Court: BP’s Fraud Allegations Are ‘Uncorroborated’
BP once again failed to convince District Court Judge Carl Barbier that it was necessary to halt compensation payments resulting from a settlement the company inked with individuals and institutions affected by the 2010 Gulf of Mexico oil spill. His decision to reject the request for an injunction that would suspend payouts is hardly surprising, as the district judged stymied the company’s previous attempt to freeze the payment, as well.
As for the company’s next move, in a court document seen by the Financial Times, BP said it was “reviewing its options” and would continue to point out “any evidence of fraud or improprieties that surfaced and could potentially taint the settlement process or lead to the payment of undeserving claimants.”
Up until approximately six months ago, BP attempted to cooperate with the mountain of oil spill-related litigation that government agencies, private individuals, and businesses dumped on its docket. But in February, that changed: The company stopped pursuing a settlement for the federal government’s civil charges and the trial began in a New Orleans district court.
Several months later, when the restitution payments started to overshoot the original estimate by billions, BP began to contest the manner in which restitution payments were awarded, arguing that court-appointed fund administrator Patrick Juneau had compensated “fictitious and inflated losses.”
But BP’s claims have not gained much traction with any other of the parties involved in the settlement. A consortium of plaintiffs’ lawyers answered the company’s allegations with this one-liner: “Buyer’s remorse does not alter the deal that was struck.” As for Barbier, the judge who approved the settlement in 2012, he has refused to issue the injunction and even told one of the company’s lead outside litigators that the company’s perspective on the case “doesn’t make sense to most people down here,” according to Bloomberg.
“This is Louisiana, after all,” Danny Abel, a longtime New Orleans plaintiffs’ lawyer not involved in the case, told Bloomberg, “A big foreign company with deep pockets and you’re surprised there’s a feeding frenzy? Come on, man.”
Even the discovery of evidence suggesting that fraud had been involved in the manner in which claims were compensated has not swayed Barbier. In June, the oil company asked the court to investigate an allegation that a lawyer working for the court-appointed administrator referred claims to a New Orleans law firm in exchange for a share of subsequent settlement payments.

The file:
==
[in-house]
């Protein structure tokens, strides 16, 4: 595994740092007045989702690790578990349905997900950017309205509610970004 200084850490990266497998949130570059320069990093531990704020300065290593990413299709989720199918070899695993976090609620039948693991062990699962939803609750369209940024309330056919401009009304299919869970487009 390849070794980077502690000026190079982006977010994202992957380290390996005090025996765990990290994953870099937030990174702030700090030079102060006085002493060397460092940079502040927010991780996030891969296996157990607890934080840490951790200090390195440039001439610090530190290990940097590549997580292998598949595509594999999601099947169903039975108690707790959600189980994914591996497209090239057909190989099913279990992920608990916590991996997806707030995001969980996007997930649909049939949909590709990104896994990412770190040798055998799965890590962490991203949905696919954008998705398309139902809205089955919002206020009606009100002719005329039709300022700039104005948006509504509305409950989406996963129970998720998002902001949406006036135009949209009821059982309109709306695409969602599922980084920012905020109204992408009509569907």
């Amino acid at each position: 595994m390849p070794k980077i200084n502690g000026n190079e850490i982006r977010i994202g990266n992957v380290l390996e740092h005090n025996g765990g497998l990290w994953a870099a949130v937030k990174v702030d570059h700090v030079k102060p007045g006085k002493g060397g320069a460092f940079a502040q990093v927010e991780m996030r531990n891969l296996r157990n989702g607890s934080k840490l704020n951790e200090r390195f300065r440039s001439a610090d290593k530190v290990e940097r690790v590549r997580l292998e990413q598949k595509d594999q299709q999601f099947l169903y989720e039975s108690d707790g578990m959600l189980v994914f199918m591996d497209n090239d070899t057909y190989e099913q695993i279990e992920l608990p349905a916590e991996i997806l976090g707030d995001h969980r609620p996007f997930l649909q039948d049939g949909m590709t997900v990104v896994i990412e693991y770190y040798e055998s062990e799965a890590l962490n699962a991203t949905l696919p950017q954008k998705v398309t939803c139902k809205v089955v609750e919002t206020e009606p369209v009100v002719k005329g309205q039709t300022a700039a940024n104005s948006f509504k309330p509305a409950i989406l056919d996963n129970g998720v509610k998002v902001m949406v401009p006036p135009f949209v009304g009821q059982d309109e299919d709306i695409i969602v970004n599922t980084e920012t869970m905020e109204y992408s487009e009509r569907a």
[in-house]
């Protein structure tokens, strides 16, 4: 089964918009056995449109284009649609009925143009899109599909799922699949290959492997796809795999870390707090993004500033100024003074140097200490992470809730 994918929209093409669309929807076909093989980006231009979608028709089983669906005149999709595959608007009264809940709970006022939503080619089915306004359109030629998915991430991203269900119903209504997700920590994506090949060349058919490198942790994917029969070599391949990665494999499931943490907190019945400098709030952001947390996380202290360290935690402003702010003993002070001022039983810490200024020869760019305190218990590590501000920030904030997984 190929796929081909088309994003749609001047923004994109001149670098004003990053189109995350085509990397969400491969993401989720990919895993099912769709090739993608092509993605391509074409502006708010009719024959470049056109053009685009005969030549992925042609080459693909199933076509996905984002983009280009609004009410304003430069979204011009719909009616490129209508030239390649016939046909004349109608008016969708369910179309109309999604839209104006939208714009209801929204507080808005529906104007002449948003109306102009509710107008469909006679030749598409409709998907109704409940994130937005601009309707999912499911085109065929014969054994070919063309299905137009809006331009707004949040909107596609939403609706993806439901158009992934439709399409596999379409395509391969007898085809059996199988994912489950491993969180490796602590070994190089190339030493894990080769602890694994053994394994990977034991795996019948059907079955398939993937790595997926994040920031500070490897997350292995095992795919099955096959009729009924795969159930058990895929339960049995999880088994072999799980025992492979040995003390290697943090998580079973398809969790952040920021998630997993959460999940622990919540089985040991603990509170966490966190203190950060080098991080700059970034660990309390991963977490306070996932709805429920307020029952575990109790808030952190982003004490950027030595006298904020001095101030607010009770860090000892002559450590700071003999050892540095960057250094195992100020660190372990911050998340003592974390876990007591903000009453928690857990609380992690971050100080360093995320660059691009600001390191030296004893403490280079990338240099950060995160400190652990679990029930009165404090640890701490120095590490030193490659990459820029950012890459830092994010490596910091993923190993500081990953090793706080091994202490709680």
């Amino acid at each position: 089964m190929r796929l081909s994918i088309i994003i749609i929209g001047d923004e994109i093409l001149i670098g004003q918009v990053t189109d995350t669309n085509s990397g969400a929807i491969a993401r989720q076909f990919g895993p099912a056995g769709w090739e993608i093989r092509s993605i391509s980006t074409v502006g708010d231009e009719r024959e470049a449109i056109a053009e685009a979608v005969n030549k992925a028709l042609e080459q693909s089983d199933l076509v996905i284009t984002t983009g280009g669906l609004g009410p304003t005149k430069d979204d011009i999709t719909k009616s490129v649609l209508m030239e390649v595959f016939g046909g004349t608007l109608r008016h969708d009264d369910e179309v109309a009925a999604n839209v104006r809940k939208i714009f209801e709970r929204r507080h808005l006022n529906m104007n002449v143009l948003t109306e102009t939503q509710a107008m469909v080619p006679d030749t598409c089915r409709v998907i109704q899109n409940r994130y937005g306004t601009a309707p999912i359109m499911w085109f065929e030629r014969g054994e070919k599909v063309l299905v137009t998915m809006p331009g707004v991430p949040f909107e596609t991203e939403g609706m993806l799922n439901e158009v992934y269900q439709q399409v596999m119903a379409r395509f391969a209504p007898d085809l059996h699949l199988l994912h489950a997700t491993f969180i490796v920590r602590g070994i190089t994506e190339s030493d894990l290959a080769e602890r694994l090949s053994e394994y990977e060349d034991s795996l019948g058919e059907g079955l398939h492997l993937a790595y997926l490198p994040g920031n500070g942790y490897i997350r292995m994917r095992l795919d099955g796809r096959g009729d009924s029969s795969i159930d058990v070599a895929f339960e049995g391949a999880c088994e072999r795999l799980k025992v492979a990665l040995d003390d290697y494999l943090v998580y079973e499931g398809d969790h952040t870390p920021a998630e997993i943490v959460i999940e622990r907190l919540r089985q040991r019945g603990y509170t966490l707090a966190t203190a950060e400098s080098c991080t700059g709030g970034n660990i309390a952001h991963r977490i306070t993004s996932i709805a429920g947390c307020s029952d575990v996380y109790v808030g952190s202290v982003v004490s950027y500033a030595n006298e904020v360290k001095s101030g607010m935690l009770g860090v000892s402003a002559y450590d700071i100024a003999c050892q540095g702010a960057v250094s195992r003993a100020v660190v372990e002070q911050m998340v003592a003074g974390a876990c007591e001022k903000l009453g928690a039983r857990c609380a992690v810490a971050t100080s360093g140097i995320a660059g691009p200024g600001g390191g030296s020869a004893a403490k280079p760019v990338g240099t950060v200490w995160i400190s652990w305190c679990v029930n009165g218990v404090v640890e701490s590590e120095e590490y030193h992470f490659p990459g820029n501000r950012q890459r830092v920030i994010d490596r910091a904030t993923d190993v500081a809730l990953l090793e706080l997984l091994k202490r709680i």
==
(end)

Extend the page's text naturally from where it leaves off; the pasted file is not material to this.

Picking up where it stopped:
Former FBI Director Louis Freeh was charged with examining the payout program, and BP asked that the U.S. District Court in New Orleans suspend the payouts until Freeh concluded his investigation, but to no avail.
Then, in a filing submitted to the court in early August, BP said it discovered that two lawyers reviewing appeals of disputed claims were partners at law firms that represented claimants before the Court Supervised Settlement Program. The information was acquired by simply cross-indexing lawyer partnerships and operating a fraud hotline, according to BP.
Through that tip line, the company learned that a worker at a Mobile, Alabama, claims center helped individuals submit fraudulent claims in return for a share of the restitution payment. But the court “concluded that the allegations were uncorroborated and that there was no evidence of internal fraud with respect to any of those claims,” Juneau said in a court filing, seen by the Financial Times.
However, as time goes by, the issue of compensation becomes all the more pressing. By the end of June, the costs of compensation had hit $9.6 billion. Since then, restitution costs have continued to climb. In its second-quarter results, the oil producer revealed that restitution-related costs skyrocketed, leaving just $300 million in the $20 billion fund set up to compensate oil spill victims.
BP said any future restitution payments will be deducted straight from earnings, and the deadline for claims is not until April or possibly later. Despite these setbacks, CEO Robert Dudley said in a statement that BP is “digging in” and will “play it long” for the sake of shareholders.
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